I see a lot of questions being answered in coding languages which haven't been tagged or even mentioned by the original poster.

What is the etiquette around providing answers for questions in regards to the tags provided?

I understand that some people just aren't aware of their options and that there could be a much easier way to solve the problem using a particular language or library. However most of the time (from what I've seen) it's not the case. It seems silly to instantly put a answer in with details about something the original poster hasn't asked or tagged.

Wouldn't it be better to first post a comment and flesh out what the restrictions are to the problem and then provide the answer?

Thanks in advance.

2 Answers 2


It depends.

I try to answer the specific question, then enumerate better options if it seems reasonable to do so.

If the only good answer falls outside the bounds of the specific question, I'll generally ask if the restrictions are actually as stated, or try to pin down the reasoning behind then to see if they can be redefined, restated, or relaxed.

If no restrictions are stated, then it's a legitimate free-for-all.

  • Thanks for your thoughts Dave. I agree with you and think that this is logical and the most helpful approach. Do you think then that earlier posted answers which suggest untagged solutions should be down voted?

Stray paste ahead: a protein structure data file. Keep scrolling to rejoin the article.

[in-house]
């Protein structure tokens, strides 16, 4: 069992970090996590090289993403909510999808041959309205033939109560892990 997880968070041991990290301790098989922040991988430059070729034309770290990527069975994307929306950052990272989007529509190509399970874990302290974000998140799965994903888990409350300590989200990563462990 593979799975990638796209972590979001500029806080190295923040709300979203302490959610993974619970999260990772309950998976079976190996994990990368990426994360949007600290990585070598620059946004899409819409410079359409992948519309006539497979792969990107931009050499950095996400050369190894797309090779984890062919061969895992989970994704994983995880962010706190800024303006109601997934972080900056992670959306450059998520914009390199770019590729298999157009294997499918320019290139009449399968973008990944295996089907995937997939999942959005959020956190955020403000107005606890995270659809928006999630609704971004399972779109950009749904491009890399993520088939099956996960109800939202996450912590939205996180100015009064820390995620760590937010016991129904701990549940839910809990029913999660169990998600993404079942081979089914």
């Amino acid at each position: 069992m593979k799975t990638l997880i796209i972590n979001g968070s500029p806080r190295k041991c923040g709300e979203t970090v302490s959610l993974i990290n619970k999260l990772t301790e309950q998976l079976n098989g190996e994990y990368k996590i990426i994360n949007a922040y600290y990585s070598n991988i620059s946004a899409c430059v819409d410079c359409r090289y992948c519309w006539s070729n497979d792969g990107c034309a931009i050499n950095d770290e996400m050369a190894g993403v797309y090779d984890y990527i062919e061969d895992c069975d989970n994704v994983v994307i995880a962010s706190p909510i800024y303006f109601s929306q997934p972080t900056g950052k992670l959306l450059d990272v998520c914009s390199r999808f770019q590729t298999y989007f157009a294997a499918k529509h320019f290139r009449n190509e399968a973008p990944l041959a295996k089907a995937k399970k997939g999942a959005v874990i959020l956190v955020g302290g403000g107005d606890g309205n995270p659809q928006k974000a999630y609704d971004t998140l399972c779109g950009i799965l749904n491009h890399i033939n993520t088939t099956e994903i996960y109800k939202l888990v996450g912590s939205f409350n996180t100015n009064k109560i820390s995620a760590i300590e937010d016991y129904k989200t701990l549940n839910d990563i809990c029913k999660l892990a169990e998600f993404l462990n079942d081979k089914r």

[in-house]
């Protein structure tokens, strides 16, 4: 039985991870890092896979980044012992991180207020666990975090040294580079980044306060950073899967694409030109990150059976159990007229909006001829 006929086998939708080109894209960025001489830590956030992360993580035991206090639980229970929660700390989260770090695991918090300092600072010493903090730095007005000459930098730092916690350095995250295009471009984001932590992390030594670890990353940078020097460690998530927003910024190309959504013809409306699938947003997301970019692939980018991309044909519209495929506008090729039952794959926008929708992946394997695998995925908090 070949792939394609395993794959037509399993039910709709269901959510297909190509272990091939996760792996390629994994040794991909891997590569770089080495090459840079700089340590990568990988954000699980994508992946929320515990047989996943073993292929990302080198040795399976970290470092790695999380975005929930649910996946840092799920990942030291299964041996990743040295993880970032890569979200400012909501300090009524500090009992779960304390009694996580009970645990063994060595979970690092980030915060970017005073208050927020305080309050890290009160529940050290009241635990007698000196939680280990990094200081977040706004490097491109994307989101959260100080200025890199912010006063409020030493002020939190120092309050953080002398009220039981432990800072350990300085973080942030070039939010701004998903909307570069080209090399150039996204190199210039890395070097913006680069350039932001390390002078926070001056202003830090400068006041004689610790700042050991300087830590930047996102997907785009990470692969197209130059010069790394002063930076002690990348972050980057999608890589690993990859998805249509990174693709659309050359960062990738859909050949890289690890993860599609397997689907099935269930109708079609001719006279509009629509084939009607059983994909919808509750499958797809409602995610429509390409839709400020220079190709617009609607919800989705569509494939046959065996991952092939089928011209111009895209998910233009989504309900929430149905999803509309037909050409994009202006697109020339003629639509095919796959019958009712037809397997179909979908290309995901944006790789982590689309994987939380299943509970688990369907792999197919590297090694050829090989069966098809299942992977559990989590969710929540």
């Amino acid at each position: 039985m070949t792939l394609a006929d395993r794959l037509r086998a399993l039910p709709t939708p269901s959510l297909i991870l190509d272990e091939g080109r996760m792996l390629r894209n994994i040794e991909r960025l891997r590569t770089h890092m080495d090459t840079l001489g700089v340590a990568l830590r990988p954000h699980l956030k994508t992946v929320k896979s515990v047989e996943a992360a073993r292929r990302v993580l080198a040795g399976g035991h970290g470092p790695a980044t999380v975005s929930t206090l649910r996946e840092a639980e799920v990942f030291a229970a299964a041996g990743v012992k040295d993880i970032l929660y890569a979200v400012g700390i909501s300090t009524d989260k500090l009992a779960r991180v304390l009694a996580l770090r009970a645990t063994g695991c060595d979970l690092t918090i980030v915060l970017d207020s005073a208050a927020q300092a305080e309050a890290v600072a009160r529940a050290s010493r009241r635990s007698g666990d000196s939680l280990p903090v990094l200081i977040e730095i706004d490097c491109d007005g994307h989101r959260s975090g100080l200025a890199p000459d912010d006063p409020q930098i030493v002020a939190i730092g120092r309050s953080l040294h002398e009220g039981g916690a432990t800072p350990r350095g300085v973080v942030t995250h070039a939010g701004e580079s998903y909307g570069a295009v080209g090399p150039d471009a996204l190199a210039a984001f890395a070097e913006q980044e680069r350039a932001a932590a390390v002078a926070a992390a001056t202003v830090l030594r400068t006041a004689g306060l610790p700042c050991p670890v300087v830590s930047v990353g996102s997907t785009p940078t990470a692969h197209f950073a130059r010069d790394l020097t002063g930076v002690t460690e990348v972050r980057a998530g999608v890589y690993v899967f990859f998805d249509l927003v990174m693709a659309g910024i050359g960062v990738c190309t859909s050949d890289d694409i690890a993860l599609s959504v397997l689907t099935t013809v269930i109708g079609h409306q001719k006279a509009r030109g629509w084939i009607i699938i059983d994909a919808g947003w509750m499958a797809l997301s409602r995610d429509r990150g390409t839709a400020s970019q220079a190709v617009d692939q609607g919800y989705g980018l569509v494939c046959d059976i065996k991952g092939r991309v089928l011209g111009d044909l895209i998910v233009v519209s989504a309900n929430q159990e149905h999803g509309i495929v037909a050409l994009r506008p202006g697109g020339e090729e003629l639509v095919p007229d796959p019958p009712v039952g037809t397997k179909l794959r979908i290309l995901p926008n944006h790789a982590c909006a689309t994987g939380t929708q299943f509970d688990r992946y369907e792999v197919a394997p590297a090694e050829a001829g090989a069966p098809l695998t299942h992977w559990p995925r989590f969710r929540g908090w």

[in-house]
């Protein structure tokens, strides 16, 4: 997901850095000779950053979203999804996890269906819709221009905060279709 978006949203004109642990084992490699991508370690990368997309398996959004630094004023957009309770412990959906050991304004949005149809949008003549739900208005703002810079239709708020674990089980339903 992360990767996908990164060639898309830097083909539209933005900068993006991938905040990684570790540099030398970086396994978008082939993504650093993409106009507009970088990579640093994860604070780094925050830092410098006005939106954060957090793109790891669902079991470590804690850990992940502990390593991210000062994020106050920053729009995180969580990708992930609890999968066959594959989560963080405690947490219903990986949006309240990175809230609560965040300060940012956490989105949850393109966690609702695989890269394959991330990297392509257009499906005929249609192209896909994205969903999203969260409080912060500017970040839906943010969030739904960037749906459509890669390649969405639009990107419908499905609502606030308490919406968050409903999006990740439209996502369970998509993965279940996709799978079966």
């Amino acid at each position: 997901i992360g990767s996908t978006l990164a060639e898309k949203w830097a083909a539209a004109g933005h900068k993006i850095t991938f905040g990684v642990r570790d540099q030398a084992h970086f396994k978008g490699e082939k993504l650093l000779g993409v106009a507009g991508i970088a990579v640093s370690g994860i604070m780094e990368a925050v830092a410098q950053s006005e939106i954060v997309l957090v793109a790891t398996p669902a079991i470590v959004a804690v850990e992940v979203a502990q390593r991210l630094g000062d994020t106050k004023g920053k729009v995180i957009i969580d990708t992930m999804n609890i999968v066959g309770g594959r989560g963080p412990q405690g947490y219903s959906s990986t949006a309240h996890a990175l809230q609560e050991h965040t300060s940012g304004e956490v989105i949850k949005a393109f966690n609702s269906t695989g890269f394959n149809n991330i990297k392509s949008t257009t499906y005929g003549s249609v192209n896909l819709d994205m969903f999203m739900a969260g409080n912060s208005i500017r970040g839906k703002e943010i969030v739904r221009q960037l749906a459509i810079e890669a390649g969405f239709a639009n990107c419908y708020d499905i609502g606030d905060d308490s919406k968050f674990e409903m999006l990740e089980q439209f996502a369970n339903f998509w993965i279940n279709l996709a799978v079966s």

– Mal
    May 20, 2013 at 2:08
  • 1
    @Mal I think it really depends on the specifics; I personally tend to comment rather than downvote, saving downvotes for issues of quality rather than content, unless it's clearly wrong, harmful, misleading, etc. May 20, 2013 at 2:18
  • I know I've generalized a bit with this question, the situation is different each time but I think you've clarified a lot for me. Thanks.
    – Mal
    May 21, 2013 at 0:53

As someone who regularly (or at least when I have time to answer questions) answers C#-tagged questions with VB.NET answers, it depends upon how closely the relationship is with the question, the language requested (tagged), the platform/environment, and whether the answer highlights a point in the requested or used language.

If I don't think it warrants an answer, I may just mention the alternate solution or point to be made in a comment. Occasionally, I've posted a comment as an answer purely because more room was needed.

Also, as discussed on another meta question, in some people's opinion, the tagged language shouldn't be needed to determine how to answer the question.

  • Thanks for sharing your thoughts. I was hoping to get some different angled opinions. I think the root of this all seems to be how descriptive the question is. I work on the assumption that in order to make the problem statement as succinct as possible, question asker's 'want' answers to be relevant to tags, etc (unless stated otherwise).
    – Mal
    May 20, 2013 at 6:01

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